Whiplash and Your Sense of Position & Balance

Although whiplash injuries are quite common, research is only beginning to describe the diverse symptoms that can develop when the neck has been traumatized. Even minor whiplash such as occurs from sports, can have a significant impact on the delicate structures of the neck.

Position sense or balance is how we keep upright and move through space. When it is disturbed we may feel unsettled, dizzy or even get nauseous. Many studies have shown that when the spine is injured, the person’s balance can be affected. How is this so? Balance is maintained by a complex interaction between your inner ear, your eyes, and the nerves in your neck (Sports Med 2008;38:101,Armstrong. et al.). When the neck is injured you may use your eyes more to make up any position sense or balance deficits. There are limits to this strategy and as a result dizziness is a big problem in society. About 1/3 of older persons suffer from dizziness, and whiplash or other neck traumas can be a significant factor.

A good test to see if your balance is impaired is as follows: Can you stand on one leg for fifteen seconds? Is it equally easy to do this on the other leg or is one side easier to maintain your balance. Can you stand on one leg with your eyes closed? Obviously you should try this very carefully. You may want to do this with a friend nearby so you do not fall. Do you immediately lean and have to put your other foot down? If you cannot stay upright it may be sign that position sense has been affected by a spinal problem.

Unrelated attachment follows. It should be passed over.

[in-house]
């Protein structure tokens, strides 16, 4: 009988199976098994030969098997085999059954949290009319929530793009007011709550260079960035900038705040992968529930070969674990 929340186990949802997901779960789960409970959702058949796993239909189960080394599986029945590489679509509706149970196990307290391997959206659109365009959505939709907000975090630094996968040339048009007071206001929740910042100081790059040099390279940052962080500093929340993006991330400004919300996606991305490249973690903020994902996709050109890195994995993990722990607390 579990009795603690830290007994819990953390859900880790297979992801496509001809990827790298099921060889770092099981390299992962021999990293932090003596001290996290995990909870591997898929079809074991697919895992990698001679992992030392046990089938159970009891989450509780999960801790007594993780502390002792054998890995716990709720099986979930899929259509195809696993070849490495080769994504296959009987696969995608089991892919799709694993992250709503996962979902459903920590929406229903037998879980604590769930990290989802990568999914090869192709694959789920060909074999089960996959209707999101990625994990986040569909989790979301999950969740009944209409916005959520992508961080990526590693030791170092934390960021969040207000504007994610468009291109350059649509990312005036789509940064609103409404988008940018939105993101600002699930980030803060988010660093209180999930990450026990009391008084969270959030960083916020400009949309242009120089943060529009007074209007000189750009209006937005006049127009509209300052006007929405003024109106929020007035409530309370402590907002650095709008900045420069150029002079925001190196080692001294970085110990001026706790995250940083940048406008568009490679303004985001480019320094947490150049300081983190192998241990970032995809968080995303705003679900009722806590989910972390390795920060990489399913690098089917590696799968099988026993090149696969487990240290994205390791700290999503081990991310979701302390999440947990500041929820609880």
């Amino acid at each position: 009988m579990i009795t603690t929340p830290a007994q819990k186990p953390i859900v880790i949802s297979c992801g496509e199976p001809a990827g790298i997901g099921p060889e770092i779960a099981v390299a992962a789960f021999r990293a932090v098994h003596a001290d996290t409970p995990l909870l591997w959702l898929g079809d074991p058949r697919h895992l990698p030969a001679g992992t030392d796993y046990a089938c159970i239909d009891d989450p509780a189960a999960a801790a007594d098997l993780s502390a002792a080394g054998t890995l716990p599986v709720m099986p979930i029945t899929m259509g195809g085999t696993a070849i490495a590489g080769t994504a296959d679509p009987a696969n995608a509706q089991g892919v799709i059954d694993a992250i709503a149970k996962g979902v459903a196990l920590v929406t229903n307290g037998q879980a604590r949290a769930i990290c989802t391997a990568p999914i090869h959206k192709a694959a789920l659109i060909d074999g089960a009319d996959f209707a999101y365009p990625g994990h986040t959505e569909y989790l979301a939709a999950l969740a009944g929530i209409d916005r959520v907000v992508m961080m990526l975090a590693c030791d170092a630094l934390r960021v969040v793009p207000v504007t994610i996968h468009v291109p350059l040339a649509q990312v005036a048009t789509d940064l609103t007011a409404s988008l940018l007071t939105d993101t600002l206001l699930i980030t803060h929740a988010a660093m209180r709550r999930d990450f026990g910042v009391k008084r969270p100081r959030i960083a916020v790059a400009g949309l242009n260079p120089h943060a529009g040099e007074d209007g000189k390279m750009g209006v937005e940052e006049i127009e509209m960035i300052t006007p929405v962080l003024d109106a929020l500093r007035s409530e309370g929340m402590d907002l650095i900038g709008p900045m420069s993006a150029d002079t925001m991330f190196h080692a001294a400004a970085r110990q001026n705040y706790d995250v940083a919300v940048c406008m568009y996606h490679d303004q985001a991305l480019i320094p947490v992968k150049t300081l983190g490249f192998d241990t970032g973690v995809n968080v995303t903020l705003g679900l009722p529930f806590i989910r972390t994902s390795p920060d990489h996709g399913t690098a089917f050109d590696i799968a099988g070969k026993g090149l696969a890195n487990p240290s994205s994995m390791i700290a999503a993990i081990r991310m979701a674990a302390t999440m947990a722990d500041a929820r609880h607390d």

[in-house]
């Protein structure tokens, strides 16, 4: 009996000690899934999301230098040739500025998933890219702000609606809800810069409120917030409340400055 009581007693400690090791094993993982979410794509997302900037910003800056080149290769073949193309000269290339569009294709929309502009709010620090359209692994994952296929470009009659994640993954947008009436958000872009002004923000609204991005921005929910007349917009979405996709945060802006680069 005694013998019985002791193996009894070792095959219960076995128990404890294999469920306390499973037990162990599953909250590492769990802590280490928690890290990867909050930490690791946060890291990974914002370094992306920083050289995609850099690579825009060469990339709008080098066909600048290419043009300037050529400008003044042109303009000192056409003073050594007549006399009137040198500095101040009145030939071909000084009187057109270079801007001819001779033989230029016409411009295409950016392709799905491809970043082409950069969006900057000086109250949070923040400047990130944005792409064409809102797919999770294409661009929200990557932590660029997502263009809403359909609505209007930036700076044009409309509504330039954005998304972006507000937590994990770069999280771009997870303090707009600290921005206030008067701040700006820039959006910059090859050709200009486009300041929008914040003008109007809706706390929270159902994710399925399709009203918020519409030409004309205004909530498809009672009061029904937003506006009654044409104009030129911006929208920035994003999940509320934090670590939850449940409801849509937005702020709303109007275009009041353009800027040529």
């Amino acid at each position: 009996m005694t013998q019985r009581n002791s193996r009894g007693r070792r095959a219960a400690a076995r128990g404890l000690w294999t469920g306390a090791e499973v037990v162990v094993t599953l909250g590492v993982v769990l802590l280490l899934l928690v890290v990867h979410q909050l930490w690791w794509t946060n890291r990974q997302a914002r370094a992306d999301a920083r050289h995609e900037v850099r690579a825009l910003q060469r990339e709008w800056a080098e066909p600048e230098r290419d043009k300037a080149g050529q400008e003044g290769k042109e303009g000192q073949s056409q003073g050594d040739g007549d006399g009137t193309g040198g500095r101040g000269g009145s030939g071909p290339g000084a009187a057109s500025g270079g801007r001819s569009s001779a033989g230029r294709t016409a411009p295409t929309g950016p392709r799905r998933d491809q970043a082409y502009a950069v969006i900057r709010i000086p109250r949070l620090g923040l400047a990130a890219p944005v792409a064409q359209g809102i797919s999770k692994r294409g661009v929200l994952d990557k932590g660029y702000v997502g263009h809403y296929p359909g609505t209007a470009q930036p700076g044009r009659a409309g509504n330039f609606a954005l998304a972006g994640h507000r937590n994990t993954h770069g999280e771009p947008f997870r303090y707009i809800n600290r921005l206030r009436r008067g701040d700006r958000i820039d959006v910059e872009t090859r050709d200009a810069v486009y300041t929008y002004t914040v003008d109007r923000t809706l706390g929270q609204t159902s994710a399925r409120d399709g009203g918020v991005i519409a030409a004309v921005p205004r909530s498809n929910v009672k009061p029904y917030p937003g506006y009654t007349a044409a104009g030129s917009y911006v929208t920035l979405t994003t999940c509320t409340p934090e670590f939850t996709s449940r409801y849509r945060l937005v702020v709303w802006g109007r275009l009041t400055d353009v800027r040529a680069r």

Chiropractic care can improve the posture and mobility of the neck. This may have an impact on balance because joint dysfunction in the neck can send altered nerve signals to brain centers that coordinate position with your eyes and ears. Although there is limited research in this area, most doctors and therapists recognize the importance of introducing movements when a balance problem is coming from a neck injury. It’s important to introduce limited movements early following a trauma as long as additional pain is not being provoked.